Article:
About Me

I'm a researcher, facilitator, writer, project manager, and consultant who has spent the last ten years working towards a better vision for graduate education –– namely, a graduate education that allows many different people to flourish and that brings us closer to a more just and sustainable world. 

I have served as the program manager and director of two major Mellon Foundation grants totaling over $4 million, and I have a wide network in the world of graduate education reform. I'm also the co-editor of the forthcoming Graduate Education for a Thriving Humanities Ecosystem (Modern Language Association, 2023). 

Most recently, I served as the director of the Mellon-funded PublicsLab at the Graduate Center, City University of New York. At the PublicsLab I supported doctoral students in doing public-facing scholarship and worked toward structural changes within the institution that would support that work. I facilitated the Mellon Humanities Public Fellowship program, which trained early career graduate students in the humanities and interpretive social sciences in the methods and practice of public scholarship. I also developed the PublicsLab internship program, oversaw a robust slate of student-driven events related to public scholarship and professional development, and served as a consultant for 17 curriculum grants to departments and programs. 

In 2021 and 2022, I taught the Graduate Center’s first for-credit internship course for doctoral students, "Scholarly Praxis at Work in the World," the syllabus for which is available here. This course combines an interdisciplinary cohort model, practical approaches to career exploration, and a critical lens that examines the role of power and privilege in shaping our professional selves. It is, as I state in the syllabus, a course about surviving and even thriving in the world we've got, while simultaneously trying to create the world we want.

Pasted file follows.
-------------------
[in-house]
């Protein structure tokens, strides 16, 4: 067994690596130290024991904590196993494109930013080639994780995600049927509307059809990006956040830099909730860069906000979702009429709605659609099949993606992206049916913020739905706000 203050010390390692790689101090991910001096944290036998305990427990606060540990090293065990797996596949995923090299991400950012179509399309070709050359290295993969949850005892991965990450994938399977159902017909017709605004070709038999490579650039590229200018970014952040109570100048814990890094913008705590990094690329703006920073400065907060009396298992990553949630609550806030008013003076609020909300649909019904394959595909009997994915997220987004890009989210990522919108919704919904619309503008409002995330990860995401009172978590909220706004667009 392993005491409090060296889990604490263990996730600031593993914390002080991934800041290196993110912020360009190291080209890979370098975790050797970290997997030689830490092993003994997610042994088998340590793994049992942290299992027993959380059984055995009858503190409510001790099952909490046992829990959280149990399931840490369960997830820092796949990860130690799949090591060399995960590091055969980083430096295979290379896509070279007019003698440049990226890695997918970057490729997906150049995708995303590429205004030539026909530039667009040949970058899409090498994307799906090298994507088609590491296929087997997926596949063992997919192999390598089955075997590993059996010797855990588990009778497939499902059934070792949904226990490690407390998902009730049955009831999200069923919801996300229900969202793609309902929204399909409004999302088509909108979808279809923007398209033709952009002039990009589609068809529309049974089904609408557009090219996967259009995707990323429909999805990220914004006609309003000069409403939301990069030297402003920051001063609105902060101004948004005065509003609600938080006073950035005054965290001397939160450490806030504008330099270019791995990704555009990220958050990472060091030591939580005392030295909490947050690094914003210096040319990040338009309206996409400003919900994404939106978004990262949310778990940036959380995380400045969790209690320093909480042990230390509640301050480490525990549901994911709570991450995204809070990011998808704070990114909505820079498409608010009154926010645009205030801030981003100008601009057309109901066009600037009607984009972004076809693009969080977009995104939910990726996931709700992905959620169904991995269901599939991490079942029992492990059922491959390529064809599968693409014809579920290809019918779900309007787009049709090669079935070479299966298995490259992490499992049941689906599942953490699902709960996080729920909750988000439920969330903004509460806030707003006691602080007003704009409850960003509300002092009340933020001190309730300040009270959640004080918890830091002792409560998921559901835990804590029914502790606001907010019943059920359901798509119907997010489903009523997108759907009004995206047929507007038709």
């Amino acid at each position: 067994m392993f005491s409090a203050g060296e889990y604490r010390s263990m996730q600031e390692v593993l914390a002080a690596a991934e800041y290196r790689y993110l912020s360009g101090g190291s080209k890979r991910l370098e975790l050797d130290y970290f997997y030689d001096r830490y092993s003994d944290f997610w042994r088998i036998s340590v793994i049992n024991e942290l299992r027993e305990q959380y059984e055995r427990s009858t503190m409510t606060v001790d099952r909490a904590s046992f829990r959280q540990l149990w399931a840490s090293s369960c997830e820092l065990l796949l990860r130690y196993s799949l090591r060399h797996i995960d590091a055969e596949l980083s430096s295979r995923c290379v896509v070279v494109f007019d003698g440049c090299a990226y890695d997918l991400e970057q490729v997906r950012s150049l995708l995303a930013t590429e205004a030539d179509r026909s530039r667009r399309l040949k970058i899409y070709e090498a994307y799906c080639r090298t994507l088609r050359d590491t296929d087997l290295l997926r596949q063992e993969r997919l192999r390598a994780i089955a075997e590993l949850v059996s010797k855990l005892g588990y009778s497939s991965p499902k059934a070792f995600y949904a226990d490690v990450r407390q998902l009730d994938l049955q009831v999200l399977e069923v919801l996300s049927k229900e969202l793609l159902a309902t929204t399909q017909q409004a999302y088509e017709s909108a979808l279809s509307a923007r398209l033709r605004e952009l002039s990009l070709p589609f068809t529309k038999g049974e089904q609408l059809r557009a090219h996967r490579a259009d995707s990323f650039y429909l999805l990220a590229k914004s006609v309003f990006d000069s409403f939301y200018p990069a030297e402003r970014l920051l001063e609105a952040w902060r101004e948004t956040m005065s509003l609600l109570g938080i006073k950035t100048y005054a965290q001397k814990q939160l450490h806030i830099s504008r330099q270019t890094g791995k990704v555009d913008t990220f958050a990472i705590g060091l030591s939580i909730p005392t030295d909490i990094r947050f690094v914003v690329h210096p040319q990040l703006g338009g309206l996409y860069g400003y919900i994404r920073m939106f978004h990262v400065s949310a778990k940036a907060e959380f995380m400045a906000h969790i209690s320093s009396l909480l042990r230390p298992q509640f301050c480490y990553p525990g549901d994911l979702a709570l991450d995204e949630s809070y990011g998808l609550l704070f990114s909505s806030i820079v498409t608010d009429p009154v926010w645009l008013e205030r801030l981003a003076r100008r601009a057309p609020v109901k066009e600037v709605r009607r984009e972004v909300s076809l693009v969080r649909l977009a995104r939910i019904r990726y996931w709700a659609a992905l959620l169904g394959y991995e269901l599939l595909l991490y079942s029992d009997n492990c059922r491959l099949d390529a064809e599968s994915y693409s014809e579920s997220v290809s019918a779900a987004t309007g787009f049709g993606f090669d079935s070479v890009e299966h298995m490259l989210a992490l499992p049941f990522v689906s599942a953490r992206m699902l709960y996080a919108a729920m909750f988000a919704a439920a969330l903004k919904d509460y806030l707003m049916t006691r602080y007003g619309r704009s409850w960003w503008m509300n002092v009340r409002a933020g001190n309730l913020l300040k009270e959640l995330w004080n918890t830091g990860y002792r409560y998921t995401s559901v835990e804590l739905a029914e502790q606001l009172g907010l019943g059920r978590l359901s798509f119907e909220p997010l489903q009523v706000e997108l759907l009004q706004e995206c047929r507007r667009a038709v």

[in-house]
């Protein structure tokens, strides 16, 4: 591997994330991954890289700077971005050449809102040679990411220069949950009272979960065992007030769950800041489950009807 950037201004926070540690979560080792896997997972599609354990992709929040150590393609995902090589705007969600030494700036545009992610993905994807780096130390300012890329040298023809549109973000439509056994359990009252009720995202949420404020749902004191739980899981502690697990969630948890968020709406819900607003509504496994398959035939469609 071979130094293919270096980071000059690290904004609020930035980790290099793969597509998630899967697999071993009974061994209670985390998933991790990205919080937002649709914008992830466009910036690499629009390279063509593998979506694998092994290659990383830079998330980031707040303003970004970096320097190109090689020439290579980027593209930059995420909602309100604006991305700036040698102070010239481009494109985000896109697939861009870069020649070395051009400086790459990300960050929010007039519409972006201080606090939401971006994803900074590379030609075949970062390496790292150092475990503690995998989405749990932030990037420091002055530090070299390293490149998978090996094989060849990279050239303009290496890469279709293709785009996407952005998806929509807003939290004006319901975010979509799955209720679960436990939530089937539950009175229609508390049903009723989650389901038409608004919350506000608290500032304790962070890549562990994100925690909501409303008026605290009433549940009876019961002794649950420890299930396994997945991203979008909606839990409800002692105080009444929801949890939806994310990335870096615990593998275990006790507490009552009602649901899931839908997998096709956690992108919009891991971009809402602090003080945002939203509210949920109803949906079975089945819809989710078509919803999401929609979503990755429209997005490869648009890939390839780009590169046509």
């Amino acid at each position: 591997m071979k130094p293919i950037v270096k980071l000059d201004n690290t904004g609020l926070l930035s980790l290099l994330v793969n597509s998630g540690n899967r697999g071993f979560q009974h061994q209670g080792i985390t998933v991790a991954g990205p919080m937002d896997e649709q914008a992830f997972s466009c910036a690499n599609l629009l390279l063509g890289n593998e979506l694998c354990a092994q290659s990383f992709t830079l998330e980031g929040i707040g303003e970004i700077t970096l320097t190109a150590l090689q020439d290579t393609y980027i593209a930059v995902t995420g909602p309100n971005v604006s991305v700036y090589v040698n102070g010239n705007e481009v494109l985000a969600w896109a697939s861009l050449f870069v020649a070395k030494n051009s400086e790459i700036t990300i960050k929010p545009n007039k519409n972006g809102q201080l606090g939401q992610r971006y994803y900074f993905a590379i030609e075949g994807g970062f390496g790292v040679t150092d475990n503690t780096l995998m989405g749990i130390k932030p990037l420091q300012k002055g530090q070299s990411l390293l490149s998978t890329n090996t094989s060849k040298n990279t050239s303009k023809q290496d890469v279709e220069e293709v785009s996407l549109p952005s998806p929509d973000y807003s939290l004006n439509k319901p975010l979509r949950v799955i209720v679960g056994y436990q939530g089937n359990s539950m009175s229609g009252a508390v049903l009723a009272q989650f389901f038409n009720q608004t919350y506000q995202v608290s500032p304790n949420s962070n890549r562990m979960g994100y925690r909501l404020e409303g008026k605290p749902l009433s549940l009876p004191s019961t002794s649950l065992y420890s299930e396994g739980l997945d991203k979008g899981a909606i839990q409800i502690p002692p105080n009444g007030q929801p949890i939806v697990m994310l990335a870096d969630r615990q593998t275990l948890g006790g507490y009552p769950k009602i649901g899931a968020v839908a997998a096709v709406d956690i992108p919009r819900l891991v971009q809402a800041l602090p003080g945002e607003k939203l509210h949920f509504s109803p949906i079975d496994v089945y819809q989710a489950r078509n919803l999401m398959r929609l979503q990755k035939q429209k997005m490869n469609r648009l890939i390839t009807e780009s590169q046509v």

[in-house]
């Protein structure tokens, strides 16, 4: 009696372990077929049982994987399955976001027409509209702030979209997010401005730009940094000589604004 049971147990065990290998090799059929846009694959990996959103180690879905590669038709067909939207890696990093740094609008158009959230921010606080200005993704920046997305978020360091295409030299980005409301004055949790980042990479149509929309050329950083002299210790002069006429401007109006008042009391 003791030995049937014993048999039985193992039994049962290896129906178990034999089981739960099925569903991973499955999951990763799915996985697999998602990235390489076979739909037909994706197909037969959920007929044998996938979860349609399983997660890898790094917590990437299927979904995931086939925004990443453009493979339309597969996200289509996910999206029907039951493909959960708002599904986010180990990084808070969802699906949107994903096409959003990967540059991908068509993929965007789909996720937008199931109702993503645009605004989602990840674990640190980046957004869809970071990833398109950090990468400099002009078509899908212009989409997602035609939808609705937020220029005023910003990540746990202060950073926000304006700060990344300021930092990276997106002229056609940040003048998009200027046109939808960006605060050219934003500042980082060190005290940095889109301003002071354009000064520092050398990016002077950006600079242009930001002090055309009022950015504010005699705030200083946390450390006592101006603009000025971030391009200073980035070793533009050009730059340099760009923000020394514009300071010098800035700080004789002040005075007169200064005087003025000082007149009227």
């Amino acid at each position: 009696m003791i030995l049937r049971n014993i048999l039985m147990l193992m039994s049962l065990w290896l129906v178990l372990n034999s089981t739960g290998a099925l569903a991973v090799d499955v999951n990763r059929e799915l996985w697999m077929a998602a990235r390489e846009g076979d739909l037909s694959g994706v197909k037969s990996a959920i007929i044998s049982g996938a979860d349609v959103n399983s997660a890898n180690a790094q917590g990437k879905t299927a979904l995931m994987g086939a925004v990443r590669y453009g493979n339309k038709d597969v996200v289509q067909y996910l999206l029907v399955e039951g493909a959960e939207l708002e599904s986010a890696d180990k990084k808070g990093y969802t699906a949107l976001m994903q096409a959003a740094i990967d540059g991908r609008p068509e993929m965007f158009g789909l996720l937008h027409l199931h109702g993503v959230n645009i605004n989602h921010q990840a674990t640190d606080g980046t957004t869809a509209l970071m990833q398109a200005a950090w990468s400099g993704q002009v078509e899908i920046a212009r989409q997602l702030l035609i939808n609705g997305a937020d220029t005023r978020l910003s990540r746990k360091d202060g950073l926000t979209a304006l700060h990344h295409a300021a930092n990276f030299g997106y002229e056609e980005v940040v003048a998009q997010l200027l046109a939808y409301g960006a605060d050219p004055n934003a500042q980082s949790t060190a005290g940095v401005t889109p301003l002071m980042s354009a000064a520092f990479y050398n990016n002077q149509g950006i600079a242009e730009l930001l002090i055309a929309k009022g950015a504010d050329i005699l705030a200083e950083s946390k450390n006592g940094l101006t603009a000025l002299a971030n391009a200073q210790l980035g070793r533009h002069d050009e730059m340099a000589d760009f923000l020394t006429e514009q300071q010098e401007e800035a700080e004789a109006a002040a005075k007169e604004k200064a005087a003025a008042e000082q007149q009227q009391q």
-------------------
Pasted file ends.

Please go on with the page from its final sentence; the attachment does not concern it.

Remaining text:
Previously, I was the project manager of the Modern Language Association's Mellon-funded Connected Academics project, which supported expanding career horizons for language and literature PhDs. At MLA, I ran a New York City-based proseminar on careers and also created a condensed, nation-wide version of the proseminar at the MLA's annual convention. I also served as an institutional co-author of the MLA's Doctoral Student Career Planning Guide for departments and programs. 

My past work also includes teaching German language and literature courses and doing undergraduate advising at Stanford University, where I earned my PhD in German Studies in 2015. In the third year of my degree, I decided for a variety of reasons (among them, the desire for some geographic control over my life) that I would not pursue tenure track jobs. I was fortunate to be in a relatively supportive department at a university with plenty of resources –– but not everyone is that lucky. Over time, I have come to understand that pulling on the thread of PhD careers starts a process of unraveling that leads to existential questions about the very purpose of the entire graduate education enterprise –– but also that the threads of graduate education, once unraveled, have the potential to be rewoven in ways that make it more accessible and inclusive of more people and of greater benefit to our broader world. That is my goal as an educator, consultant, and writer. 

Outside of work, I enjoy weight lifting, mixology, and my cats. After eight years in New York City, I am thrilled to have landed in Eugene, Oregon. Learn more about my consulting and workshop services, and reach out if you'd like to have a conversation